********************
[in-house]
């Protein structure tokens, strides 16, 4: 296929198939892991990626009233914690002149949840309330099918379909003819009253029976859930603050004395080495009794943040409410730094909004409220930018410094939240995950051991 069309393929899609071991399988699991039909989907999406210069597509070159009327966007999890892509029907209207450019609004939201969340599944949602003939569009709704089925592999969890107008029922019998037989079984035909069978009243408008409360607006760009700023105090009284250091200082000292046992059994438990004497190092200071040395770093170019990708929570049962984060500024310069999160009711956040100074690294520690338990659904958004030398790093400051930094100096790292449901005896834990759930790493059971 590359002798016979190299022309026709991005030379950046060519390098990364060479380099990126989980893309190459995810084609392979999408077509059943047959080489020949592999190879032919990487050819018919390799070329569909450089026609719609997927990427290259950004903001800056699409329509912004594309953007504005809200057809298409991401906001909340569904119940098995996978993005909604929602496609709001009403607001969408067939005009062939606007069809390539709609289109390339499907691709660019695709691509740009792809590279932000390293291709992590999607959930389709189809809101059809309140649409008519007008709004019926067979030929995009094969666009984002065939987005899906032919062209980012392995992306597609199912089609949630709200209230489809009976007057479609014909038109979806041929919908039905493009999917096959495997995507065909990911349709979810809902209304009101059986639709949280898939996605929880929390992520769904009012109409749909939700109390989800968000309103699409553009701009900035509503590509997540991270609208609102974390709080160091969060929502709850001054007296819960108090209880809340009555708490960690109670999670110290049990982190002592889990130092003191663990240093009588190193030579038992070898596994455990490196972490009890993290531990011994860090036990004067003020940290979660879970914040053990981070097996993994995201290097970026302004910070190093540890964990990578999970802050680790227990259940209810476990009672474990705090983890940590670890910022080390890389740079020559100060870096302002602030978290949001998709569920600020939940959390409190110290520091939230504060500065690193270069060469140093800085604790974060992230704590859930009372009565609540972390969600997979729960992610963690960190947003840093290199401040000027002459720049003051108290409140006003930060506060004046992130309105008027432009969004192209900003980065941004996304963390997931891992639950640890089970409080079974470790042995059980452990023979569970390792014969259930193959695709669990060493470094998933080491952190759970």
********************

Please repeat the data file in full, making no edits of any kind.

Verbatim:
[in-house]
């Protein structure tokens, strides 16, 4: 296929198939892991990626009233914690002149949840309330099918379909003819009253029976859930603050004395080495009794943040409410730094909004409220930018410094939240995950051991 069309393929899609071991399988699991039909989907999406210069597509070159009327966007999890892509029907209207450019609004939201969340599944949602003939569009709704089925592999969890107008029922019998037989079984035909069978009243408008409360607006760009700023105090009284250091200082000292046992059994438990004497190092200071040395770093170019990708929570049962984060500024310069999160009711956040100074690294520690338990659904958004030398790093400051930094100096790292449901005896834990759930790493059971 590359002798016979190299022309026709991005030379950046060519390098990364060479380099990126989980893309190459995810084609392979999408077509059943047959080489020949592999190879032919990487050819018919390799070329569909450089026609719609997927990427290259950004903001800056699409329509912004594309953007504005809200057809298409991401906001909340569904119940098995996978993005909604929602496609709001009403607001969408067939005009062939606007069809390539709609289109390339499907691709660019695709691509740009792809590279932000390293291709992590999607959930389709189809809101059809309140649409008519007008709004019926067979030929995009094969666009984002065939987005899906032919062209980012392995992306597609199912089609949630709200209230489809009976007057479609014909038109979806041929919908039905493009999917096959495997995507065909990911349709979810809902209304009101059986639709949280898939996605929880929390992520769904009012109409749909939700109390989800968000309103699409553009701009900035509503590509997540991270609208609102974390709080160091969060929502709850001054007296819960108090209880809340009555708490960690109670999670110290049990982190002592889990130092003191663990240093009588190193030579038992070898596994455990490196972490009890993290531990011994860090036990004067003020940290979660879970914040053990981070097996993994995201290097970026302004910070190093540890964990990578999970802050680790227990259940209810476990009672474990705090983890940590670890910022080390890389740079020559100060870096302002602030978290949001998709569920600020939940959390409190110290520091939230504060500065690193270069060469140093800085604790974060992230704590859930009372009565609540972390969600997979729960992610963690960190947003840093290199401040000027002459720049003051108290409140006003930060506060004046992130309105008027432009969004192209900003980065941004996304963390997931891992639950640890089970409080079974470790042995059980452990023979569970390792014969259930193959695709669990060493470094998933080491952190759970």